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The first head coach to be hired in Oakland after the Al Davis era, Allen inherited a team that had playoff talent, but a horrible salary cap situation and depth issues with a limited supply of draft picks to fill the holes.
Allen is also the first defensive-minded head coach in Oakland since the Madden days of the 1970s. With that in mind, the Raiders were expected to have a much better defense. That hasn't been the case either.
Allen is a step up from Chuck Bresnahan, but the Raiders defense is injury-plagued and deprived of depth in the secondary. Allen also has a young, inexperienced defensive coordinator in Jason Tarver calling the plays on defense. Allen does not call the plays on either side of the ball to keep an eye on the whole team.
The Raiders currently sit at 3-7 after two seasons of going 8-8. I think the coaching staff could use a good shakeup after the season, but not a complete overhaul.
Changing head coaches was one of the causes of Oakland's struggles over the last decade. I'm not giving Allen a vote of confidence, but I want to see continuity. I say keep Allen for 2013, but beyond that is a question mark depending on next season.
Richard Seymour and Tommy Kelly
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Tommy Kelly was given a $50 million contract by Al Davis as a part of the 2008 spending spree that also brought in DeAngelo Hall and Javon Walker.
The Raiders have a good young defensive tackle in Desmond Bryant who looks ready to become a starter based on the time he has been filling in for Seymour this season.
With Seymour being the veteran mentor and Bryant the younger (and cheaper) player of the group, I say that Tommy Kelly will have to go. The Raiders are in a tight salary cap situation and Kelly, despite his improvement over recent years, will have to be a cap casualty unless he restructures his contract, similar to why the Raiders had to let go of Kamerion Wimbley before this season.
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McClain has had a short, yet controversial, NFL career since being a first round draft pick in 2010. He has been involved in legal trouble and has had inconsistent play in the NFL.
That combination of legal trouble and poor play in the NFL aren't reasons why the Raiders picked him in the first round of the draft before there was a rookie wage scale to control how much of a cap hit he would be.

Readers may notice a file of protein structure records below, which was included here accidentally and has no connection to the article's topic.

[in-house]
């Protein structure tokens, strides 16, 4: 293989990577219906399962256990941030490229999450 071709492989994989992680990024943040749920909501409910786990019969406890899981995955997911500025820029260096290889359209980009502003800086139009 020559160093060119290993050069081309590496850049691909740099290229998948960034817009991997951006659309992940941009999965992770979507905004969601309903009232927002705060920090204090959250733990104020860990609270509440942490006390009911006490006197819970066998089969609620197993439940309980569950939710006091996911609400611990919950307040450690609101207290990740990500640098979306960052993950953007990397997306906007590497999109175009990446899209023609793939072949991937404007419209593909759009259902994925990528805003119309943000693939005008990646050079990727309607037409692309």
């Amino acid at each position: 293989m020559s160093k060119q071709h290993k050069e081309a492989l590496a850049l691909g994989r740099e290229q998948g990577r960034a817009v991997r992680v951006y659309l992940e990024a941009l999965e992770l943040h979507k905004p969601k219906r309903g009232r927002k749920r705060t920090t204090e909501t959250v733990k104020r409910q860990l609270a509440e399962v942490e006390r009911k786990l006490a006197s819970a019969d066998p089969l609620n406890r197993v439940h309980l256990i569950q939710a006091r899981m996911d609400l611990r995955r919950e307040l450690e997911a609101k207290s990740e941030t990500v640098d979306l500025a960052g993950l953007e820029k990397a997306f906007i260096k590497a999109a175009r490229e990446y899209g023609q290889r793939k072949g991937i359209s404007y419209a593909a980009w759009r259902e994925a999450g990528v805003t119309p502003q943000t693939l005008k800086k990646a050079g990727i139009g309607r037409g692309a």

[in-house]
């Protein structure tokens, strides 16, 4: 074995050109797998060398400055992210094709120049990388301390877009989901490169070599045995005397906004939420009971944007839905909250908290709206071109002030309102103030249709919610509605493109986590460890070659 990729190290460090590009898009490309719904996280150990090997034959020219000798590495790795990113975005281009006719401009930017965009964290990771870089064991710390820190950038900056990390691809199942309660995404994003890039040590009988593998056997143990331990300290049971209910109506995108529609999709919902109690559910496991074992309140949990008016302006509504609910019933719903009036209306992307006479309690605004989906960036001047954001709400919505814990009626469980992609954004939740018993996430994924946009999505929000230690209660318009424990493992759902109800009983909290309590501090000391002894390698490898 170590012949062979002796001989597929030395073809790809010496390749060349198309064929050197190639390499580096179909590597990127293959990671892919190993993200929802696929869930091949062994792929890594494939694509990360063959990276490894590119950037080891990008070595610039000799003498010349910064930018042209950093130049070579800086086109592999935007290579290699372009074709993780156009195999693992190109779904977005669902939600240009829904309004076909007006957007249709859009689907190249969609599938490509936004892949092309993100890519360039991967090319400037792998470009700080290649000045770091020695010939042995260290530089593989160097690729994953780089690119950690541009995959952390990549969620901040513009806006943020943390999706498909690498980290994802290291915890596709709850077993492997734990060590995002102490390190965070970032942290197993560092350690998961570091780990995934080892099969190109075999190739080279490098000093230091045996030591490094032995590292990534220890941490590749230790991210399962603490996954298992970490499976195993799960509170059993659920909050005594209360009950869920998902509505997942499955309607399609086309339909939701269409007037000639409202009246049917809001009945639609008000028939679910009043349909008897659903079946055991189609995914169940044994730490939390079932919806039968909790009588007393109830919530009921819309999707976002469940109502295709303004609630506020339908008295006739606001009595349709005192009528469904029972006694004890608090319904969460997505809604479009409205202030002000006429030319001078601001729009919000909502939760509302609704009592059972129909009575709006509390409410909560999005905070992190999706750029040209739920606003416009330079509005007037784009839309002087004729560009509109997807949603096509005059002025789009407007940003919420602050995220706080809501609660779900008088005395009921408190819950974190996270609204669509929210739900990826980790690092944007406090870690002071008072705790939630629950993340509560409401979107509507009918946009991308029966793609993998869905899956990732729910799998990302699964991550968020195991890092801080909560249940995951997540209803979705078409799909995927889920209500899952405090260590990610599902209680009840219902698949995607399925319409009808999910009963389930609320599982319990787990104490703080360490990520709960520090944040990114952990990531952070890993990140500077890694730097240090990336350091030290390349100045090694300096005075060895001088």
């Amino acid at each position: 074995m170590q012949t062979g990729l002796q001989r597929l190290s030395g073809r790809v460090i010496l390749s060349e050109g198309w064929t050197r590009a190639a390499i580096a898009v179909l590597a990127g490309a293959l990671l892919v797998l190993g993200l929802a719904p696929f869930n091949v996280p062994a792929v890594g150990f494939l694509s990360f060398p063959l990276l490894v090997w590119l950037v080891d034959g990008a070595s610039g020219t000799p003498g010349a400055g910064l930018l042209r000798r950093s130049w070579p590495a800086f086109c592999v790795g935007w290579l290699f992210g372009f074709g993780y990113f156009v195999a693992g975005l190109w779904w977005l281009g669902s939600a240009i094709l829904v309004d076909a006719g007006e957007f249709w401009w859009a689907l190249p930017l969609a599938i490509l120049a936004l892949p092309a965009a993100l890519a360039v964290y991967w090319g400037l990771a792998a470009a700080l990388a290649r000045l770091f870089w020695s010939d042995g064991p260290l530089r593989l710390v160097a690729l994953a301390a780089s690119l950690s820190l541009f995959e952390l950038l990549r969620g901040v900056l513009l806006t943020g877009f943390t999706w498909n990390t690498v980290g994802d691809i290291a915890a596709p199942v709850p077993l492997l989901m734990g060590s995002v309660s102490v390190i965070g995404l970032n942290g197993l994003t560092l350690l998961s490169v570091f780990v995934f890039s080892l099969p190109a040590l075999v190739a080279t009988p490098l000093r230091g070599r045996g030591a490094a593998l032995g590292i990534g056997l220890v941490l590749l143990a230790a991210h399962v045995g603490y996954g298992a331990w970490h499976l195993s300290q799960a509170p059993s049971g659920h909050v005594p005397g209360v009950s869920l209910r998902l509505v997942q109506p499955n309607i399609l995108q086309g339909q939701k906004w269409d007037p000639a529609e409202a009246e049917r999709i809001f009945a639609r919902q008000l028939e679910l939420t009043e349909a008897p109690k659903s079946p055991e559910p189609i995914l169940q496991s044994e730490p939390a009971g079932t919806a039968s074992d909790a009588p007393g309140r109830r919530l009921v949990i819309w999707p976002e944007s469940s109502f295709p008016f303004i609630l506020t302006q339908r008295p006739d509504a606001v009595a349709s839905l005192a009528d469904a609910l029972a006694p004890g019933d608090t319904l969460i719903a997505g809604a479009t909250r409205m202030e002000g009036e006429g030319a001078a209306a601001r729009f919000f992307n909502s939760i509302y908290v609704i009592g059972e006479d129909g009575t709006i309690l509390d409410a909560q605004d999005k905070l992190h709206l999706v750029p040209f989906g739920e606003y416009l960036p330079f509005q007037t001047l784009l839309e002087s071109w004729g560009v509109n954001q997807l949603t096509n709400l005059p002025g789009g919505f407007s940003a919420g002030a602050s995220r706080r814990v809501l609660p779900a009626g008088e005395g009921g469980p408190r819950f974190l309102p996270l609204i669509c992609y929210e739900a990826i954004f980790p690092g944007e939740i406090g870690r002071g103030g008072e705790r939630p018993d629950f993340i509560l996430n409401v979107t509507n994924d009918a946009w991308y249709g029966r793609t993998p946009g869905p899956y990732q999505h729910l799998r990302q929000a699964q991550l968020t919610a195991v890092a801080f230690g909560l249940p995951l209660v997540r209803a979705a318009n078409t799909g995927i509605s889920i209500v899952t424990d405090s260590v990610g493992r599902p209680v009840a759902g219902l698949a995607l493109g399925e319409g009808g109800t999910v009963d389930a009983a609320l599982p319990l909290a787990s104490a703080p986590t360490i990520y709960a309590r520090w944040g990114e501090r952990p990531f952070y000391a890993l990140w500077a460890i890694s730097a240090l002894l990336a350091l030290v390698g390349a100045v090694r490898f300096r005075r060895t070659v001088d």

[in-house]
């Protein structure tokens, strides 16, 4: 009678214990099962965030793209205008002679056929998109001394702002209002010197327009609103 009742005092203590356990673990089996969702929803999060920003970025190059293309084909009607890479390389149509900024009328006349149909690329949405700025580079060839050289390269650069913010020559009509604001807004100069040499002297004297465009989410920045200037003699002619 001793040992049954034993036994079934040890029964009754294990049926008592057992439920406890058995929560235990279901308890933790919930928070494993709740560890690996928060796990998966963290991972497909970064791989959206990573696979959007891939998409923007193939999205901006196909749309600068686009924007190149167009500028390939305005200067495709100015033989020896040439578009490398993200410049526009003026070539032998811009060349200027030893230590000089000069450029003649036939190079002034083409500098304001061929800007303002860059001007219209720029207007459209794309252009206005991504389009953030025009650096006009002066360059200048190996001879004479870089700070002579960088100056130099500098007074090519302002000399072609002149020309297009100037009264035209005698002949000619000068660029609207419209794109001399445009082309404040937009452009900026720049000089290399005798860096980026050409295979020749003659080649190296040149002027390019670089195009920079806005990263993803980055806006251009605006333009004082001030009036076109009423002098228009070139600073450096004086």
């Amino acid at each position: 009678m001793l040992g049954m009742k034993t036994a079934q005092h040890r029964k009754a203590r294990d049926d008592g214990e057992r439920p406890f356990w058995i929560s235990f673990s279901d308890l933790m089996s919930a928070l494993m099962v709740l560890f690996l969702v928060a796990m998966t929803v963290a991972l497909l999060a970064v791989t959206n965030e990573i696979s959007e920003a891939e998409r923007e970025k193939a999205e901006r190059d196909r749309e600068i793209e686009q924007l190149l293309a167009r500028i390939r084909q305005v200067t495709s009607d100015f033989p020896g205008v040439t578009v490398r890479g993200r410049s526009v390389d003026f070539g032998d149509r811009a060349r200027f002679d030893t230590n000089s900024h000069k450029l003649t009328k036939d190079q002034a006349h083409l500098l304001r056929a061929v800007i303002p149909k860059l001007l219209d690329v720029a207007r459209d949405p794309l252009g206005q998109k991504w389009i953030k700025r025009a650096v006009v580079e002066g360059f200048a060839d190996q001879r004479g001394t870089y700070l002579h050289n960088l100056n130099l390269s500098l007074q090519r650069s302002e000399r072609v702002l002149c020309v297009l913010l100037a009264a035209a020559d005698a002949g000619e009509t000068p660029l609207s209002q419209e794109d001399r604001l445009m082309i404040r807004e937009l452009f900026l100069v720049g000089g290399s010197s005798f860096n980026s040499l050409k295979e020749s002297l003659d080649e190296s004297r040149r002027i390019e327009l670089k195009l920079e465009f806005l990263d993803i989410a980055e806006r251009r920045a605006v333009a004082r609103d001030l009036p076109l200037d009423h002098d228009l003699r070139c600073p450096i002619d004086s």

McClain will be due over $5 million in 2013 and, in a salary cap league, the Raiders will need more production than they have gotten from McClain as a middle linebacker to justify his salary.
The Raiders restructured Aaron Curry's contract this past offseason to give him a long-term deal in Oakland. That combined with the pleasant surprises that have been Miles Burris and Phillip Wheeler the Raiders should consider cutting ties with McClain and re-signing Wheeler after this season.
If the Raiders can keep Wheeler, I say let McClain go. Wheeler and Burris can handle the outside and Curry has experience as a middle linebacker.
If Wheeler chooses free agency, then the Raiders may be stuck with McClain next year just so they don't give themselves another problem going into 2013.
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The way the Raiders have played the past three weeks, I think you could put the entire 53-man roster into the slideshow. The Raiders are, like it or not, not going to be a playoff team this year. That doesn't mean they won't be good next year.
In the 2013 draft, the Raiders will not have to wait until the 95th overall pick to make a selection. The Raiders will have their first round pick for the upcoming draft. Reggie McKenzie was hired in part because of his ability to scout college players, especially undrafted free agents, during his time in the Packers front office. He will be tested in the 2013 draft.
The Raiders moves in the draft and free agency could change my thoughts on some of the players I just mentioned but this is just an early look at how to improve the Raiders going into 2013.